The Australian government has slashed the number of places set aside for refugees meaning that hundreds of asylum seekers awaiting approval on their applications will no longer be eligible to settle in the country.
Immigration minister Scott Morrison announced the reduction in the number of refugee places from 600 to 45 per year.
Refugees who registered with the United Nations High Commission for Refugees (UNHCR) on or after 1 July 2014 will no longer be eligible for resettlement in Australia.
The decision affects asylum seekers currently living in Australia as well as those held in detention centres in Indonesia and elsewhere.
Those claimants will now have to seek settlement in another country.
Indonesia, which may now have to process hundreds of claims itself, has reportedly been notified of the Australian government’s decision.
Morrison said: “These changes should reduce the movement of asylum seekers to Indonesia and encourage them to seek resettlement in or from countries of first asylum.”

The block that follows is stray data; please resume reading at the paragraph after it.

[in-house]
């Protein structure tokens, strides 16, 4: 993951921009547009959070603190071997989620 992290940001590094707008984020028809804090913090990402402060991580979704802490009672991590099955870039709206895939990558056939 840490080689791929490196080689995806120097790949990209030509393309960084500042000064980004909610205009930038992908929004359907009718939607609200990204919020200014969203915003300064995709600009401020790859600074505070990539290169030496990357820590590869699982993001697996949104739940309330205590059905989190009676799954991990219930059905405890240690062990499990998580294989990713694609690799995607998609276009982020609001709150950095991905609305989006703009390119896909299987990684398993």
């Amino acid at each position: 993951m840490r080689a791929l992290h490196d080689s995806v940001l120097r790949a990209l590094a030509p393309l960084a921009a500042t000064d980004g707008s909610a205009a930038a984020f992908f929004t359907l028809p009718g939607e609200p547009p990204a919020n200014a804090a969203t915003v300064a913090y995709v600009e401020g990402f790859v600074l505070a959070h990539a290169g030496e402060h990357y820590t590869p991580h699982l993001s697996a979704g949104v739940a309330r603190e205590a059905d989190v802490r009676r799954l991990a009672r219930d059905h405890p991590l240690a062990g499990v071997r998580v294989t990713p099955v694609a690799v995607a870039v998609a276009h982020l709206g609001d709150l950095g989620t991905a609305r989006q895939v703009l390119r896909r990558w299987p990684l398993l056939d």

Paul Power, chief executive of the Refugee Council of Australia, criticized the move and said it sent a clear signal that Australia did not care.
“It’s an outrageous move from the Australian government, it will damage Australia’s relationship with Indonesia,” he said.
“Not only has Australia been sending asylum seekers back to Indonesia in situations where the Indonesian government doesn’t have the resources to keep asylum seekers, but now we’re making the situation much worse by refusing to help our neighbours.”
Campaigners say the move will leave hundreds of people in limbo and in a vulnerable situation, particularly as those refugees held in Indonesia often live in appalling conditions, don’t have the right to work nor access to services such as healthcare and education.